As some of you may already know, the Gloucester City Stadium is a relatively new build. Due to destruction from flooding back in 2007, this stadium has needed to undergo a bit of a makeover. The stadium itself was actually completed as recently as 2020, and things have certainly gone down well with Gloucester City fans so far. Thanks to the renovation effort, the capacity of the previous stadium has been boosted. Now, a total of 4,000 fans can watch Gloucester City during home games, which is a fair increase from the previous number.

A computerised image of how the new stadium will look:

Image courtesy of Gloucester City FC.

The current surface of the Gloucester City Stadium, or Meadow Park as it is commonly referred to, is 4G. This was another part of the renovation that has taken place over the last 10+ years. In total, the renovation of the stadium has cost the club around £4 million. This is obviously quite a bit of cash for a club the size of Gloucester City, but regardless, they got the funds together through various channels and today, the stadium is enjoyed by all.

The stadium itself is actually located on Sudmeadow Road. And if you have previously been to any Gloucester City games prior to 2007, you’ll know exactly where this is. Interestingly, the new stadium only has space for 762 seated spectators, all of which are based under the shelter of the stadium on the side of the pitch. So this means that more than 3,000 fans are able to watch the game from a standing position, something which is quite common in the lower leagues.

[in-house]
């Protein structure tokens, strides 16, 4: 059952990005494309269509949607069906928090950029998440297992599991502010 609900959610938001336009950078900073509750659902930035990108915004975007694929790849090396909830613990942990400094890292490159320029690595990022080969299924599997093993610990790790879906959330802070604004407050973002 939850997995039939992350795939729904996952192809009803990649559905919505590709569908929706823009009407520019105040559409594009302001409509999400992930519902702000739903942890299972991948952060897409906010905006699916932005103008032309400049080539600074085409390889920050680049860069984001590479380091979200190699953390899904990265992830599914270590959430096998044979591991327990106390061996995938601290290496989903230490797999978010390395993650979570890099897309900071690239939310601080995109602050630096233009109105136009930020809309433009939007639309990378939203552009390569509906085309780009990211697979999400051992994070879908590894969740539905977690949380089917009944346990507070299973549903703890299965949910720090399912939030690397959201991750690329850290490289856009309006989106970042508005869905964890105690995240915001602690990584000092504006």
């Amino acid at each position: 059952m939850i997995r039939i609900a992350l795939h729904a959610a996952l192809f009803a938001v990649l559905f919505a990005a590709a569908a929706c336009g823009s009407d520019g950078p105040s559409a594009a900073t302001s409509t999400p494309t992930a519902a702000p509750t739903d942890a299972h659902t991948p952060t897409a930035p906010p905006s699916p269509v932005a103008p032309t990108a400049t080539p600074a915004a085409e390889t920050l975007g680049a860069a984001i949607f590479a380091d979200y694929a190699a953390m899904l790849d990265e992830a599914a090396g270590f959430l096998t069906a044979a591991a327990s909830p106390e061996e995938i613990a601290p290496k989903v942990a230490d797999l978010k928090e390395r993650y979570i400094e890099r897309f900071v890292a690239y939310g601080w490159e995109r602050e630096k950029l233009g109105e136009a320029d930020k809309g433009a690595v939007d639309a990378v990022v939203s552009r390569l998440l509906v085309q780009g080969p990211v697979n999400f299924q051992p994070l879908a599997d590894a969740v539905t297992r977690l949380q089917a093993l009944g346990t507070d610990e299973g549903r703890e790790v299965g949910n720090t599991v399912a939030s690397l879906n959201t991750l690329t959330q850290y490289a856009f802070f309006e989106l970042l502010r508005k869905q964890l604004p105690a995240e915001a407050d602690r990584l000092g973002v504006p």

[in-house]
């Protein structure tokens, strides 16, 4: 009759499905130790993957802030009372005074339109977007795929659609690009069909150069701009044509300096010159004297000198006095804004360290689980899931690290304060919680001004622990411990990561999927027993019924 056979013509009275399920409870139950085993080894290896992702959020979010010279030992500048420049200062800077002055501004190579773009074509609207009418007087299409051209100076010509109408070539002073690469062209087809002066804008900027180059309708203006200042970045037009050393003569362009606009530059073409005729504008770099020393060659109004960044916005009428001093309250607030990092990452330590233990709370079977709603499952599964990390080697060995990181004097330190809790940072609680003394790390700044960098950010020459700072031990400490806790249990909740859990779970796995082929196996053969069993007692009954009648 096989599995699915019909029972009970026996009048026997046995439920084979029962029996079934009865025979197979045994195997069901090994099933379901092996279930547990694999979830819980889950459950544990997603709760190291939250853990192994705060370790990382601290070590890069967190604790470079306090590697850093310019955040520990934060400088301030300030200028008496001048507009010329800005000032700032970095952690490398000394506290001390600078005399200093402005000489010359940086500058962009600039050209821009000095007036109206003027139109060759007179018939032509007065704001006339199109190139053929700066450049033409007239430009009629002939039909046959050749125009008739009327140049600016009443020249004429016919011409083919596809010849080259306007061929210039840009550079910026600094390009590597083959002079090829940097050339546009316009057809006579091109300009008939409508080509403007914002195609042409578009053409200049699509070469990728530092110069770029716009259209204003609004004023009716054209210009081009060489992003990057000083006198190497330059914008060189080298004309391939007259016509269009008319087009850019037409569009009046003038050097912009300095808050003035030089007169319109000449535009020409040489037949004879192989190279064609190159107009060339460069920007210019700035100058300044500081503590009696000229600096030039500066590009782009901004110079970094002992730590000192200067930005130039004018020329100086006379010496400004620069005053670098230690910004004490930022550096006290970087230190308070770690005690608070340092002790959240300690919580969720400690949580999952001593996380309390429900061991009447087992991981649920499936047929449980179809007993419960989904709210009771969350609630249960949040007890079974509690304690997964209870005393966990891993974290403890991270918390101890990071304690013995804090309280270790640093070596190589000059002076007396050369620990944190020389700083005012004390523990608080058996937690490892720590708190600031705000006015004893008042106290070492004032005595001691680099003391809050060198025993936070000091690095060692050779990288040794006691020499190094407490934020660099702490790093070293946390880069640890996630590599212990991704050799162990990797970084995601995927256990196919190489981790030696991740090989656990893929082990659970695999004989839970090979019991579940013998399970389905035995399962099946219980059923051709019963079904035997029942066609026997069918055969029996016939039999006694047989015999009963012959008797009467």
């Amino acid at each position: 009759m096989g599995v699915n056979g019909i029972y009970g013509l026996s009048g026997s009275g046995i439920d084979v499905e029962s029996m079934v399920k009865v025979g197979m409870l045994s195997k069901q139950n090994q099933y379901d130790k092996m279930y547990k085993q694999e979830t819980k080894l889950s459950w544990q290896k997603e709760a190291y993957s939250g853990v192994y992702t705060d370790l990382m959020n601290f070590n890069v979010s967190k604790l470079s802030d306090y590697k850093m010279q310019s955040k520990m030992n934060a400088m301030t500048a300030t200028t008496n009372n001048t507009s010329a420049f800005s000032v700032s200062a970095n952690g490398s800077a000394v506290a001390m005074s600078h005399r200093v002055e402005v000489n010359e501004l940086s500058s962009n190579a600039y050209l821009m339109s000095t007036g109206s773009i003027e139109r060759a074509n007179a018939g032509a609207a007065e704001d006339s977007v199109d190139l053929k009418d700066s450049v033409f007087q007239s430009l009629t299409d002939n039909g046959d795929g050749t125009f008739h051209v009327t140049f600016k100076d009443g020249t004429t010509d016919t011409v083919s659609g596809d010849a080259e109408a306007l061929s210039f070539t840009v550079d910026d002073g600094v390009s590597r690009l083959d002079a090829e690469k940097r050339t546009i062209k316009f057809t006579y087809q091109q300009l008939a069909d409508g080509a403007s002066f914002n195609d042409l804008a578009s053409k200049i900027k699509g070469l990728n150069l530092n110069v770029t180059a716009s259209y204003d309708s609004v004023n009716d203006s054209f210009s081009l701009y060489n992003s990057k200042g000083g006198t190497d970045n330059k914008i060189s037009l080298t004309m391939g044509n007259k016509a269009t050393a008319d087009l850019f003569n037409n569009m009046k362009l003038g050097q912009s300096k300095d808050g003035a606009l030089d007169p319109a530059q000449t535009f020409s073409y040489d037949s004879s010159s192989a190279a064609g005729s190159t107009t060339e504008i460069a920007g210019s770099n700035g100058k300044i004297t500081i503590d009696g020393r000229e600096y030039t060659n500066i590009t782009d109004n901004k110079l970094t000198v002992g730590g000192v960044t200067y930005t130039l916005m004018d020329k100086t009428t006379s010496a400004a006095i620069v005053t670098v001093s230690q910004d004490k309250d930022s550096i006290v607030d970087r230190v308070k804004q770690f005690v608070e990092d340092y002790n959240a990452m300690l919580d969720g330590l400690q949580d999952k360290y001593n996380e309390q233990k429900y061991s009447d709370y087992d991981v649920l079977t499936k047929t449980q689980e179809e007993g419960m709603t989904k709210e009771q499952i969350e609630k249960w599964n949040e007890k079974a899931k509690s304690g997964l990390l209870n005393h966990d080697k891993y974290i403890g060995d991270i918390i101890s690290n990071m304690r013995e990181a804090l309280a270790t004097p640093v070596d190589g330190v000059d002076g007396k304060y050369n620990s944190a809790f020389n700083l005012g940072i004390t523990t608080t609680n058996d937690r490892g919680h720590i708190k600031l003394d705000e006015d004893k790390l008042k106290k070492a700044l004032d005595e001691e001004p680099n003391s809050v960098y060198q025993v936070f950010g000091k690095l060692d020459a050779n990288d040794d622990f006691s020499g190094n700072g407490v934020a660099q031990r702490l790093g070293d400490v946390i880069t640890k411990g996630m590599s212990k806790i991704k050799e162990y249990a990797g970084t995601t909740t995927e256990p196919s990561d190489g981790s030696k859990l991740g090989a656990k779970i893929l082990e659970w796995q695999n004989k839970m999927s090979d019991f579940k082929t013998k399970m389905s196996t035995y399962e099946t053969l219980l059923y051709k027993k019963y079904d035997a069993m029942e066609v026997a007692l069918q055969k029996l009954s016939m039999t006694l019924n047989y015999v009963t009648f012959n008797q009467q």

Today, the stadium looks better than ever, with a quality pitch and floodlights around the various parts of the ground. Of course, the cost involved has been far from ideal, but they now have this stadium up and running!

On the rare occasion that visiting fans will be segregated at the Jubilee Stadium, then away supporters are housed in the South End of the ground. This open end has a small terrace with flat standing areas to either side. It has a capacity of 400 fans. Entrance to this end is via a new turnstile block, located to one side of the Main Stand. Normally a relaxed and friendly day out.

There is a fair sized Social Club at the stadium which normally welcomes visiting fans. The nearest pub is the Strawberry Field, located just under a mile away alongside the A46. This pub which is part of the Hungry Horse chain also offers food and is family friendly. On the same retail complex is a Frankie & Benny’s, McDonalds and a Morrisons Supermarket. Otherwise, there is not much else near to the stadium. Evesham Town Centre is one and half miles away (and probably a bit too far to walk from the ground before the match), where there are a number of pubs to be found including a Wetherspoons outlet located on the High Street.

From The North and Midlands M42